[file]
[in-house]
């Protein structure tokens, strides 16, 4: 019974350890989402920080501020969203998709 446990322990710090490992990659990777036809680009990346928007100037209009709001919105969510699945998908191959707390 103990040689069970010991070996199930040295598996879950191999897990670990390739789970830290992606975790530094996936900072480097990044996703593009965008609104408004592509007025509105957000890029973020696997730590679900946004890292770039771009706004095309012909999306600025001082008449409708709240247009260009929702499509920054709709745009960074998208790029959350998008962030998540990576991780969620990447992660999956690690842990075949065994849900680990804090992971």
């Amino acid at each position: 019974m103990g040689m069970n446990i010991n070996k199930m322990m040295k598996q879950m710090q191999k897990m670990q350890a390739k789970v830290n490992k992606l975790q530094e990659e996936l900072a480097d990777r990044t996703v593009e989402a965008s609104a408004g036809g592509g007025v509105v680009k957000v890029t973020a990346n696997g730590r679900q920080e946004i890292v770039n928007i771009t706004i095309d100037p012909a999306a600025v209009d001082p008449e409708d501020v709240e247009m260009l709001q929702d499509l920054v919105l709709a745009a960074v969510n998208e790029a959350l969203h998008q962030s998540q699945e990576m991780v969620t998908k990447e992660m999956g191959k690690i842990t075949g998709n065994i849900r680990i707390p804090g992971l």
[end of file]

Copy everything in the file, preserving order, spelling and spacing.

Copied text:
[in-house]
């Protein structure tokens, strides 16, 4: 019974350890989402920080501020969203998709 446990322990710090490992990659990777036809680009990346928007100037209009709001919105969510699945998908191959707390 103990040689069970010991070996199930040295598996879950191999897990670990390739789970830290992606975790530094996936900072480097990044996703593009965008609104408004592509007025509105957000890029973020696997730590679900946004890292770039771009706004095309012909999306600025001082008449409708709240247009260009929702499509920054709709745009960074998208790029959350998008962030998540990576991780969620990447992660999956690690842990075949065994849900680990804090992971």
């Amino acid at each position: 019974m103990g040689m069970n446990i010991n070996k199930m322990m040295k598996q879950m710090q191999k897990m670990q350890a390739k789970v830290n490992k992606l975790q530094e990659e996936l900072a480097d990777r990044t996703v593009e989402a965008s609104a408004g036809g592509g007025v509105v680009k957000v890029t973020a990346n696997g730590r679900q920080e946004i890292v770039n928007i771009t706004i095309d100037p012909a999306a600025v209009d001082p008449e409708d501020v709240e247009m260009l709001q929702d499509l920054v919105l709709a745009a960074v969510n998208e790029a959350l969203h998008q962030s998540q699945e990576m991780v969620t998908k990447e992660m999956g191959k690690i842990t075949g998709n065994i849900r680990i707390p804090g992971l």